Johnson City Press: Education officials note positive progress in state testing after years of troubles

Education officials note positive progress in state testing after years of troubles

Brandon Paykamian • Updated May 26, 2018 at 12:40 AM

A recently released report from Education Next indicates things could be looking up in the world of Tennessee state testing.

According to the report, Tennessee earned an “A” for the state’s academic standards in 2017, after the state received a “B” or “B-” grade for several years and an “F” for the state’s academic standards in 2009.

The report also highlighted the improved performance of Tennessee’s students on the National Assessment of Educational Progress and, indicated Tennessee has closed the proficiency gap between national assessments and the state’s TNReady assessment by more than 60 points — more than any other state.

Since the old state test, the Tennessee Comprehensive Assessment Program, was replaced by the TNReady assessment in 2015, there have been some problems, including difficulties integrating the test online, a cyber attack and incorrectly scored assessments that affected 70 schools in 33 districts last fall.

While the problems have sparked criticism — leading some to call for the resignation of Tennessee Department of Education Commissioner Candice McQueen — some Johnson City Schools officials think the state and local districts are working through many of the problems that have plagued state testing in the past.

“In terms of the actual (TNReady) test and the problems we’ve had with that, any time there’s a change it’s difficult, and obviously we’ve attempted a platform change,” Johnson City Schools Supervisor of Testing Roger Walk said, weeks after he described the school system’s experience as a “comedy of errors” during a board meeting in which officials proposed local alternatives to the TNReady assessment.

“So not only do we have new standards and a new test, we’ve attempted to change the platform from a paper test to an electronic computer-based test, and we’re not the only state that has had pains with that.”

Karin Keith, who chairs the East Tennessee State University Department of Curriculum and Instruction, agrees that past problems could have more to do with logistics.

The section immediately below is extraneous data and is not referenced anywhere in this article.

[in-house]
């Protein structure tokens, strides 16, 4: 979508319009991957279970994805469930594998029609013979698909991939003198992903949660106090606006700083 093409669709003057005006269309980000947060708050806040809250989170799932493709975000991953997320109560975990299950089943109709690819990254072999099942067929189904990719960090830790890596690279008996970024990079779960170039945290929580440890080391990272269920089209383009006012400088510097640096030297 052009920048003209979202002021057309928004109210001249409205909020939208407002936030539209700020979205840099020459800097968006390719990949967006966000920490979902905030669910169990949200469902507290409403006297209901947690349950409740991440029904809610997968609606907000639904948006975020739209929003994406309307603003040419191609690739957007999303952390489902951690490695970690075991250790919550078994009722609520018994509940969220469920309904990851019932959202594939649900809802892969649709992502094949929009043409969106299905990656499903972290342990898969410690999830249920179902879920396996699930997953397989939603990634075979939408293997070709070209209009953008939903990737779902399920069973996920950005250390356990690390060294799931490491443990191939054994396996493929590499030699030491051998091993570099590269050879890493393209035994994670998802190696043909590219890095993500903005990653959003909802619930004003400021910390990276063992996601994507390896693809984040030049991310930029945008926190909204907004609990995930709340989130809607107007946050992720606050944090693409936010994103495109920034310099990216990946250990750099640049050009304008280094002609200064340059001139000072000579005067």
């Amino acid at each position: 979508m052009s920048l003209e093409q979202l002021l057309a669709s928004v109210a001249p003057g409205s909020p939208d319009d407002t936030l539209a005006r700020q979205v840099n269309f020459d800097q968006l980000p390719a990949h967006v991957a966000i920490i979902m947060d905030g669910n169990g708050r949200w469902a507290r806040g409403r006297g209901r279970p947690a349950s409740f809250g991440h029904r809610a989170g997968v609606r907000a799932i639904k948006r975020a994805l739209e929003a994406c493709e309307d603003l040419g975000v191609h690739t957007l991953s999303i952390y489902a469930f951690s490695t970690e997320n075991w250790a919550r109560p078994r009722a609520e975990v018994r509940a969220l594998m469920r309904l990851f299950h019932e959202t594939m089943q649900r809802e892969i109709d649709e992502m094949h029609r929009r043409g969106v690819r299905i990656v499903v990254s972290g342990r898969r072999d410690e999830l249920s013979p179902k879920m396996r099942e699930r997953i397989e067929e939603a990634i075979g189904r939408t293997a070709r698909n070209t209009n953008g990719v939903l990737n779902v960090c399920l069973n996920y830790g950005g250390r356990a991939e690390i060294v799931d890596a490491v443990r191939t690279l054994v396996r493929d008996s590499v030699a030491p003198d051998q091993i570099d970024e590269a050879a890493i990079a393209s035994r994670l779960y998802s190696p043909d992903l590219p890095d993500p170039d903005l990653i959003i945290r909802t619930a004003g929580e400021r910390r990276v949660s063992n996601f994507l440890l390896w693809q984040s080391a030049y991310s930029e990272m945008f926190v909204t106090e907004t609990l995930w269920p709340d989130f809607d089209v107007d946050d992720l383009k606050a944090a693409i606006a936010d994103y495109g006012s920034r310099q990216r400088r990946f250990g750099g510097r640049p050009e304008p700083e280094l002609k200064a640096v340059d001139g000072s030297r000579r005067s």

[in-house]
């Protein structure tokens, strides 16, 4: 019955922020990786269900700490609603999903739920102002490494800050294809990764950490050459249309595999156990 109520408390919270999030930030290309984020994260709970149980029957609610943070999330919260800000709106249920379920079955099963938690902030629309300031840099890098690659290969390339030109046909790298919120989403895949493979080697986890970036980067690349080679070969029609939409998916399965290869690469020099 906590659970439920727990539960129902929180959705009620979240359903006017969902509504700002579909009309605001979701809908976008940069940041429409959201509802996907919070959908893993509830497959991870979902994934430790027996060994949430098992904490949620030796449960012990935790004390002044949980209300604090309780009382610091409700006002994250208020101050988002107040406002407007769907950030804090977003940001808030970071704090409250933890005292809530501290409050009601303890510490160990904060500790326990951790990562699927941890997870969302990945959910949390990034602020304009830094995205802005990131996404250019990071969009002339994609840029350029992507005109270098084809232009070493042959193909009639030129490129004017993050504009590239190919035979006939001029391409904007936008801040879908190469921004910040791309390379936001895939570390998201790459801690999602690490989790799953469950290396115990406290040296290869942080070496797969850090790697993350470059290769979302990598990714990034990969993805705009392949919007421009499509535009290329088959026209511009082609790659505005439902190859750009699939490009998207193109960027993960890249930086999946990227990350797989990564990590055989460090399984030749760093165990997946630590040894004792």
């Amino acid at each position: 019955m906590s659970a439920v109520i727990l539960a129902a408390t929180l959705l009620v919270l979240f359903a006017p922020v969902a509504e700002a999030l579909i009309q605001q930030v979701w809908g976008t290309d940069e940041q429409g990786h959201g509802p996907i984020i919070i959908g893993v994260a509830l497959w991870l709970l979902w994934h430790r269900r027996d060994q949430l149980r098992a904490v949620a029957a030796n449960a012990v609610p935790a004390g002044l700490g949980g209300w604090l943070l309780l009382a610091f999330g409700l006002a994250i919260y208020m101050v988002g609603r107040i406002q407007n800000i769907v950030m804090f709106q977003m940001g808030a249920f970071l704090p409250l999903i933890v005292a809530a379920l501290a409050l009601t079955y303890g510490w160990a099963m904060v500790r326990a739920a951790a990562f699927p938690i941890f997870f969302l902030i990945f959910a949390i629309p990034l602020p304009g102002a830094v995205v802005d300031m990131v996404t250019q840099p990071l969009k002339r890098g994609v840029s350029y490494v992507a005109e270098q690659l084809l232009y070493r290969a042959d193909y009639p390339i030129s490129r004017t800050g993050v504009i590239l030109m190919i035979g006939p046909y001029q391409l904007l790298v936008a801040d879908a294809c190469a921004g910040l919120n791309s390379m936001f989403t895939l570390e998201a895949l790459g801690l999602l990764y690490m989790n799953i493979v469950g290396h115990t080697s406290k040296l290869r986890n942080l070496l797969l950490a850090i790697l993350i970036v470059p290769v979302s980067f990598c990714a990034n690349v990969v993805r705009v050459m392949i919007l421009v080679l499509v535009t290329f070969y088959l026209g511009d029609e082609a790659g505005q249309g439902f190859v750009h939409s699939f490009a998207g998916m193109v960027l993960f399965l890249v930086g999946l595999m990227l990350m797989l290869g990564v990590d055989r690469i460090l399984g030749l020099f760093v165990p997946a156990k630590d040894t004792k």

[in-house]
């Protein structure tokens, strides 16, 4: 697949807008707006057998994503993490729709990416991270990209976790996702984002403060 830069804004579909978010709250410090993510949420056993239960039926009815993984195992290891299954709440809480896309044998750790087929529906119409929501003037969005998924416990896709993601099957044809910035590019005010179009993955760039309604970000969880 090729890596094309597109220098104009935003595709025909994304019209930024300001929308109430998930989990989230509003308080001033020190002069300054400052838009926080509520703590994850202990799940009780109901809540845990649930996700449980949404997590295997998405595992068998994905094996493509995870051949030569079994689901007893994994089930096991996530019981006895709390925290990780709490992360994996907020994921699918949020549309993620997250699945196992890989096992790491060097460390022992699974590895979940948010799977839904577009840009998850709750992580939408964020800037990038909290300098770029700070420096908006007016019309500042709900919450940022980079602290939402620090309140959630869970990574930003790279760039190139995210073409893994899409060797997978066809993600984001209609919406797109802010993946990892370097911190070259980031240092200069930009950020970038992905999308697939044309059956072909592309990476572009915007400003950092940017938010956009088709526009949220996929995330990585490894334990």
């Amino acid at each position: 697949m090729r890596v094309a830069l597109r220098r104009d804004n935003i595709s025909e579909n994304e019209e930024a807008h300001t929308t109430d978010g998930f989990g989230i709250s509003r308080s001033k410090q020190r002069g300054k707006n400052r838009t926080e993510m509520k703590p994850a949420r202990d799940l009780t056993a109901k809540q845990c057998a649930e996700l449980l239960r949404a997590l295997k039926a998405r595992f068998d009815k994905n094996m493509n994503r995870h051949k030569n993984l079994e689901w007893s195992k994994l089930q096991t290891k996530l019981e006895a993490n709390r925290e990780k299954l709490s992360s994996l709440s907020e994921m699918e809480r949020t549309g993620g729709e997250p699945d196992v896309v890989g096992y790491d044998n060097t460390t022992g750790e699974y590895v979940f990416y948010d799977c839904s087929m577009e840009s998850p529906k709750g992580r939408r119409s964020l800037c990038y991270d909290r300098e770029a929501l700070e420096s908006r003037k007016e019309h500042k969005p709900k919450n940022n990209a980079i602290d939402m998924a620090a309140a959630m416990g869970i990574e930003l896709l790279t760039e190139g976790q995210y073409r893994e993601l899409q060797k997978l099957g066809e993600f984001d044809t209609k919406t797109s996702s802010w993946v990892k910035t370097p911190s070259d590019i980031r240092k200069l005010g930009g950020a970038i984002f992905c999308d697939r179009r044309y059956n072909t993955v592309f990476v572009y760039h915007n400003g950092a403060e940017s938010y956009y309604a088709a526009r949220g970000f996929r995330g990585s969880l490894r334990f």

“I think the problem they’re having is with the online versions of TNReady, which seems to be the root of the problem,” she said. “I know that McQueen had to appear before legislators for that, and there were a lot of questions. As far as the curriculum they’re adopting now, the standards are getting better.”

Sherry Cockerham, the Johnson City Schools district math coach, and Debra Bentley, director of instruction and communication, both served on the state’s committees to revise standards in 2015. Despite some bumps in the road, they said educators have worked diligently to align state and national standards while making state testing more rigorous and efficiently aligned with classroom instruction.

Cockerham’s focus was on math, while Bentley's focus was on English and language arts.

“With the new standards, we structured them in a way that focused on conceptual understanding rather than just blindly following a procedure,” Cockerham said.

Trying to get it right took “a great deal of homework,” but Bentley said the improvements cited in the report indicate positive progress.

“Basically, both the math and ELA began with identifying the end result. What should the students be able to do and understand as they walk across that stage as seniors?” Bentley said. “We’ve been very pleased with the results we’ve been seeing with our students based on these (new) standards.”

In the Education Next report, Tennessee was highlighted as one of seven states that narrowed the “honesty gap,” or the disparity between how students score on state tests and how they perform on the NAEP, in at least one grade or content area by 10 or more points between 2015 and 2017.

Raising standards and closing this gap has been more than a decade-long struggle for state education officials that started when the United States Chamber of Commerce also gave Tennessee two “F”s in 2007 for low academic expectations and truth in advertising. At that time, the TCAP results showed more than 90 percent of students were proficient, but the NAEP results showed numbers in the mid-20s.

“In Tennessee, we stand out from other states as our increase in proficiency standards has gone hand-in-hand with gains in student achievement,” McQueen said of the report. “Our students are growing to meet our high expectations where other states have stayed flat, and we’ve closed the ‘honesty gap’ more than any other state.”

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